Truck enthusiast John turns detective to find and collect unusual vintage Scania 141 truck.
For many people, retirement is a time for a well-deserved rest after all the stresses and strains of a working life. But for avid Scania truck enthusiast John Thompson, retiring from his job as owner of an Irish transport company eight years ago meant he finally had time to turn detective: to indulge his hobby of tracking down, then buying and restoring Scania 141 vintage trucks.
John’s enthusiasm for Scania 141s goes back to the start of his career, when he was working as a factory-trained mechanic at a Scania dealership near his home in Larne, Northern Ireland.
“I was about 20 or 21 years old, and it was an impressionable time for me,” he recalls. “The Scania 141 was the flagship vehicle for Scania back then, and I really enjoyed working on them in the workshop. The memory stayed with me, and I’m nowadays a member of a vintage 141s club based in Ireland.”
Tracking down a rare truck
Over the years John has collected Scania 141 tippers and other trucks in the range, but there was one particular vintage truck that caught his eye.
“I started to do some research, and I found out that in the early 1980s Scania had exported right-hand drive 6x4s to New Zealand where they were fitted with a second steer axle, giving them four axles overall. They did that because New Zealand had a low axle weight allowance, so most vehicles had four axles.”
Fewer than ten of these specially-adapted machines were ever built, as they proved too expensive and heavy to compete against the other brands on the New Zealand market. Three decades later, it took John seven years of detective work to find a rare vintage Scania 141 in New Zealand with the required specifications. He was so excited that he bought it over the phone without seeing anything more than a photo and the seller’s description. But that was only the start of the process.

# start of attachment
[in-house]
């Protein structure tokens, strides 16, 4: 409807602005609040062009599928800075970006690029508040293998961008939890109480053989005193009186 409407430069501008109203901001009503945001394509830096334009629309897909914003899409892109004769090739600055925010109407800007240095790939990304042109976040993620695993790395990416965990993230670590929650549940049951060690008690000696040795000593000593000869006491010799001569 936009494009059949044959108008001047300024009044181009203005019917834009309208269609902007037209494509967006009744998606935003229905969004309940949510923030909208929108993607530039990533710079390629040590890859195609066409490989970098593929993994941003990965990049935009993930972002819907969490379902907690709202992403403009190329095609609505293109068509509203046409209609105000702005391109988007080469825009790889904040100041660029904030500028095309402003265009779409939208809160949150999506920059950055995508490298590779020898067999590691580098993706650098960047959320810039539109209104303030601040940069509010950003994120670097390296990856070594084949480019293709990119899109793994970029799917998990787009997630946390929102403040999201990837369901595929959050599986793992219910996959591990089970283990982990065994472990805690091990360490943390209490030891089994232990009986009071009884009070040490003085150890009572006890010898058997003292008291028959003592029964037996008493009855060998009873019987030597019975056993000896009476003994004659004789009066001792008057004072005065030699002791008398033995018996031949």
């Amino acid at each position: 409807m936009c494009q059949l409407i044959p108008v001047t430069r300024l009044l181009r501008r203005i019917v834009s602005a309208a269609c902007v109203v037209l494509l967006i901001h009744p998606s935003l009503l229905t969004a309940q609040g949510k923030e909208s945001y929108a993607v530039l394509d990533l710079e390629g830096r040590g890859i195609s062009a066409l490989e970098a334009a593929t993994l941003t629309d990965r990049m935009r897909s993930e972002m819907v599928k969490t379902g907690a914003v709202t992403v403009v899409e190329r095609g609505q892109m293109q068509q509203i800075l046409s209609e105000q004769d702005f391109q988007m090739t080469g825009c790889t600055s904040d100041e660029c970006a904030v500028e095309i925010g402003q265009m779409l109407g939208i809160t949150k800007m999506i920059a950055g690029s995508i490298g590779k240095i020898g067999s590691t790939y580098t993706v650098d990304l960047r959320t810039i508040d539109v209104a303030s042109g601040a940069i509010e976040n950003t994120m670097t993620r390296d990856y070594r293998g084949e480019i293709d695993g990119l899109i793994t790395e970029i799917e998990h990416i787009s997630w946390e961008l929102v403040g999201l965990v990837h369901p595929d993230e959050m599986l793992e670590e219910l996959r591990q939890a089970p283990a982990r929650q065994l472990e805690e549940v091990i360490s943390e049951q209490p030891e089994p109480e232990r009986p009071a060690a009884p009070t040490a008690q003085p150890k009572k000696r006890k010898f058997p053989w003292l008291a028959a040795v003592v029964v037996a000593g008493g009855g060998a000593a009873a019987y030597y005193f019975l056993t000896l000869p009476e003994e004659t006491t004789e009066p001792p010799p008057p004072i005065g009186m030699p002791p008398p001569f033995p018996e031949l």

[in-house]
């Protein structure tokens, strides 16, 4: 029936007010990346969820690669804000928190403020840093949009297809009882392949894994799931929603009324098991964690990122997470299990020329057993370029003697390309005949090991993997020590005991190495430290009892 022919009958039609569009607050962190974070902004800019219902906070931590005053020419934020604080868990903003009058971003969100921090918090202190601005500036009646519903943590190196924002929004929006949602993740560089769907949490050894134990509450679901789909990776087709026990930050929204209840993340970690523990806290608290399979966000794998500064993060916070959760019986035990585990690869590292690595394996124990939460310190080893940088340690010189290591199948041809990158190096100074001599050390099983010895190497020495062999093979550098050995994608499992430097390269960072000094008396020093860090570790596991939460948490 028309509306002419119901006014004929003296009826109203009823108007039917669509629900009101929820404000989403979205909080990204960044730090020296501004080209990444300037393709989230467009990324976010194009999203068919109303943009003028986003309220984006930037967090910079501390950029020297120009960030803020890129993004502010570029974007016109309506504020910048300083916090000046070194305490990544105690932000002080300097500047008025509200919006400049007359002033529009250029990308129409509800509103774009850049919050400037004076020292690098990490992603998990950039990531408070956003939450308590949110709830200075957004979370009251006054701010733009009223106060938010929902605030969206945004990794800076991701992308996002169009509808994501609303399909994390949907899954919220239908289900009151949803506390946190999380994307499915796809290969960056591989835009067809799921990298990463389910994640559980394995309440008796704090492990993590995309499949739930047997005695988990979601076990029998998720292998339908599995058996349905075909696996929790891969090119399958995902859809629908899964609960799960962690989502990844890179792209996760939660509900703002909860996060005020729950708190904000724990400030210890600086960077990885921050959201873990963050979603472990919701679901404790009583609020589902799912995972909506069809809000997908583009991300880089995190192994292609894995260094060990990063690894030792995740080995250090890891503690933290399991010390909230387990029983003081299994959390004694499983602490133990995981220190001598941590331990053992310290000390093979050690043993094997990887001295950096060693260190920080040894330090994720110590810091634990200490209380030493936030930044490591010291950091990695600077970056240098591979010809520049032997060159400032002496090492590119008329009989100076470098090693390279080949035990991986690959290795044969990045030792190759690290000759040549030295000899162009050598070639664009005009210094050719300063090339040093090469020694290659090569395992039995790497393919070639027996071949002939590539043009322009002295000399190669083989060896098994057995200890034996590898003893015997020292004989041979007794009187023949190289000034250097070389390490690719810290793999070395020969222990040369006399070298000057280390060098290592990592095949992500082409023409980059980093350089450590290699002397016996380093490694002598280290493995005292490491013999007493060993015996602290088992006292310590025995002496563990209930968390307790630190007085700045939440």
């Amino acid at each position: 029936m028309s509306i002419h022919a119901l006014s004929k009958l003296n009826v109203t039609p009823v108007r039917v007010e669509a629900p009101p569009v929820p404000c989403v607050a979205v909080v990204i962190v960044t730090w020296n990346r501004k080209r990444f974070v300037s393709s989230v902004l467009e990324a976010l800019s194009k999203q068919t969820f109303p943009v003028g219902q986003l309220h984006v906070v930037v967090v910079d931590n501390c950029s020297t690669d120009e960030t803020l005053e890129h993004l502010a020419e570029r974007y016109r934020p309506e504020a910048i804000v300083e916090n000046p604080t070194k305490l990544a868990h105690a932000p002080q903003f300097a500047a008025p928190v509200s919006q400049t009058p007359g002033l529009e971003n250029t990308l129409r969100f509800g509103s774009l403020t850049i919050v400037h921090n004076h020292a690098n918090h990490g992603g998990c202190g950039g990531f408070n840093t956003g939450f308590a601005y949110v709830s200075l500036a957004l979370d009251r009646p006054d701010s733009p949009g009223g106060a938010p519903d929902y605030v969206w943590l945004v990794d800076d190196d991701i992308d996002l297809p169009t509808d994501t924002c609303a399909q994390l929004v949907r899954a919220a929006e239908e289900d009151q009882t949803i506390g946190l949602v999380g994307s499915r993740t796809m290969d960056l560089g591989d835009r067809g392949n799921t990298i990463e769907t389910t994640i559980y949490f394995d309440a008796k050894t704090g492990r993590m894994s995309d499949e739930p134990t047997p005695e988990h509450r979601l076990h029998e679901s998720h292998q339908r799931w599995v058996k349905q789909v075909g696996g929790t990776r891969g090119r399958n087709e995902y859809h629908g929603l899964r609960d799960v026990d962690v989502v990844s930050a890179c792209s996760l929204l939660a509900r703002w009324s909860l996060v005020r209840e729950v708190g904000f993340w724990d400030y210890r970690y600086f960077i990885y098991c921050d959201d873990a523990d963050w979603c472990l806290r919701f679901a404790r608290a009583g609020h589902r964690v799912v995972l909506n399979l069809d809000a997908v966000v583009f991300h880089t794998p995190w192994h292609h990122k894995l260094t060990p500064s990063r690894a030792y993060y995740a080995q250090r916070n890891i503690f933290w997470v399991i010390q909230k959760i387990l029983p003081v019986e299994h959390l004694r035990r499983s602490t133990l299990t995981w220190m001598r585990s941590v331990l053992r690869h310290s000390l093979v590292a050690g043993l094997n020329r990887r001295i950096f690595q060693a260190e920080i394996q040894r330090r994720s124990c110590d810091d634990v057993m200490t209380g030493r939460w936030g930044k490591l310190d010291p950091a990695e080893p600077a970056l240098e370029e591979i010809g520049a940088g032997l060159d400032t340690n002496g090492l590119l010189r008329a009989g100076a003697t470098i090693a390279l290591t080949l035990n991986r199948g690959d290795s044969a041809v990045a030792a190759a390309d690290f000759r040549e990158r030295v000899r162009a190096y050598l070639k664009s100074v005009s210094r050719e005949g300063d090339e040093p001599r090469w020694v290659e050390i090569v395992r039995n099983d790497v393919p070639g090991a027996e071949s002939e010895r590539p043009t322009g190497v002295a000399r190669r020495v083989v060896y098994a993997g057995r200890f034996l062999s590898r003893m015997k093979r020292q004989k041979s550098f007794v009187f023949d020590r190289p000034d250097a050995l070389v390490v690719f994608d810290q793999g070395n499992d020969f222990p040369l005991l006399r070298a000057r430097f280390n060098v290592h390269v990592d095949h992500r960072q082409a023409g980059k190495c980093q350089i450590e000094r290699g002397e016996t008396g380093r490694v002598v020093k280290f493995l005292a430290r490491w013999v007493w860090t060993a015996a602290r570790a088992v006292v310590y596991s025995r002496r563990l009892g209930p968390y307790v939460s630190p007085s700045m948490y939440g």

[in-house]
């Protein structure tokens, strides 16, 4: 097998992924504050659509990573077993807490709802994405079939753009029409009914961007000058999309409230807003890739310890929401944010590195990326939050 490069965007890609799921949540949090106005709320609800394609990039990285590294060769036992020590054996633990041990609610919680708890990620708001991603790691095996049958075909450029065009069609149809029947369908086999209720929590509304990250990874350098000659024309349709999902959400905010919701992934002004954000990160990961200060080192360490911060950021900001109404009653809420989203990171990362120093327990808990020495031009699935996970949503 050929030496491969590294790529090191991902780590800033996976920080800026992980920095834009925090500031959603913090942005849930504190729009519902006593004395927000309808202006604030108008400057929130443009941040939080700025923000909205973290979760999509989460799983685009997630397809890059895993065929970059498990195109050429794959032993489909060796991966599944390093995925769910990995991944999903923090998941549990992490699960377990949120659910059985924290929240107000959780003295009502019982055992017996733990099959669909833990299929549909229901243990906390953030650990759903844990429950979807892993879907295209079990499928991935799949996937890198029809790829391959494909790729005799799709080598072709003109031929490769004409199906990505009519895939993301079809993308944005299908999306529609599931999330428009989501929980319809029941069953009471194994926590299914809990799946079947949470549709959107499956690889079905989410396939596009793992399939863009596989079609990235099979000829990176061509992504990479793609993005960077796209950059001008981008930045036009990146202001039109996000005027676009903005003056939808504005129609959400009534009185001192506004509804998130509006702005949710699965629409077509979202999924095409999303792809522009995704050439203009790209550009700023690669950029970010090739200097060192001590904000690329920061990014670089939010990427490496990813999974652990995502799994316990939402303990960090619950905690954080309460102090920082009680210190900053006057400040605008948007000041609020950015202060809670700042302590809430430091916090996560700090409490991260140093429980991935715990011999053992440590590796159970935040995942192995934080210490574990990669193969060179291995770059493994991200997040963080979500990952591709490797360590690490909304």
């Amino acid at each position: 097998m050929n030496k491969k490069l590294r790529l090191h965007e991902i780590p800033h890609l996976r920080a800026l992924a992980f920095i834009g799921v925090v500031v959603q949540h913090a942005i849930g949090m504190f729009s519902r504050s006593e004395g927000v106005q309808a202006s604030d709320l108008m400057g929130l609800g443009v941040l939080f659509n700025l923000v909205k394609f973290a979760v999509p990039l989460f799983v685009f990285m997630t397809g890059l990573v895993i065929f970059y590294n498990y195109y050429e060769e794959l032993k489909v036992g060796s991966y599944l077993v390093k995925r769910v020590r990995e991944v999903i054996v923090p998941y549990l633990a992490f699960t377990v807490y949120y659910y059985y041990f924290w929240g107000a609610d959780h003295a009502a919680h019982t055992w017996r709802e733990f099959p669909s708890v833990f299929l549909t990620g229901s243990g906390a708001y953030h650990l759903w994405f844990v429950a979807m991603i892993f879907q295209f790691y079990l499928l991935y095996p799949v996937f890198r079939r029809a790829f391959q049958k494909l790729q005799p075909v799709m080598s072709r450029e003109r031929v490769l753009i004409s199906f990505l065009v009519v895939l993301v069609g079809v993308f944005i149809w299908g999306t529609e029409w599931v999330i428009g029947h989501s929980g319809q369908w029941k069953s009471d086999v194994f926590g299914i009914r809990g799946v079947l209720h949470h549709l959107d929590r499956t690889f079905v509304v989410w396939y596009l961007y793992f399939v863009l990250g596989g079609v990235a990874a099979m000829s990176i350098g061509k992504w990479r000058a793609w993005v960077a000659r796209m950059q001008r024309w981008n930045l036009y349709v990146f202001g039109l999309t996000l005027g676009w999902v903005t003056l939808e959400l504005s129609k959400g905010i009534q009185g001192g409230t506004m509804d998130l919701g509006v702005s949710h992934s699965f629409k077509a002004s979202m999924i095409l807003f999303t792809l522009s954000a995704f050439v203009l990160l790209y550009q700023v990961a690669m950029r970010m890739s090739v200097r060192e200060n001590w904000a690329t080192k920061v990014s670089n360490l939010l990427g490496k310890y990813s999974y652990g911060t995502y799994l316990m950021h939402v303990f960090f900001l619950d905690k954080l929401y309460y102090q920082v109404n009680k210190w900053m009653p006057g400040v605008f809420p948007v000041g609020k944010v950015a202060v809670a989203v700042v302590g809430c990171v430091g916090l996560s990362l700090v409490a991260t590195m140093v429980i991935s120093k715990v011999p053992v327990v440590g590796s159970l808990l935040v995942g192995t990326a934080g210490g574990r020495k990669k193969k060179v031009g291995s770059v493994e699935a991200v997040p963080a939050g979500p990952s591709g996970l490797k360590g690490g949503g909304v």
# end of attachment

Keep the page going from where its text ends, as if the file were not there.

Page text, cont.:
Transporting a vintage Scania across the world
“I thought to myself ‘How am I ever going to get this home?!’”, says John, which was no mean question, considering the size of the truck and the 18,000 kilometres that separate New Zealand from Northern Ireland.
In the end, he found a shipping transporter going to Japan, with the truck being dropped off at Singapore along the way. Then another transporter took the Scania 141 to the English port of Bristol, with the shipping of such a long and rigid vehicle costing him over 10,000 GBP. From there it was picked up and driven back to Larne. It was all worth it, though.
“When we got it to the depot and I saw it for the first time, I wasn’t disappointed,” says John.
However, the detective work has not stopped there. John found a photo of the 141 truck when it was brand-new, and repainted it in the original colours and coach lines, even restoring the ‘Sundowner’ name that was applied to the vehicle by its first owner (Sundowner means drifter in New Zealand slang).
Wowing the crowds at truck shows
After a little work, the Scania 141 has passed its British MOT test, so it is being driven to truck shows up and down Britain and Ireland, including the Convoy in the Park festival held in England in July.
“It gives me great satisfaction to take the truck to the shows, lock it up and leave a card that explains the truck’s history, then go for a walk round the site and come back to see folk walking around it and taking photos,” says John.
Our truck detective is now on the lookout for the remaining New Zealand Scania 141s. He even got a bit of help from Scania recently, when the company provided him with a sales record of the original shipments. If he can track down more of them, it’ll certainly make the other guys in the 141 owners club envious!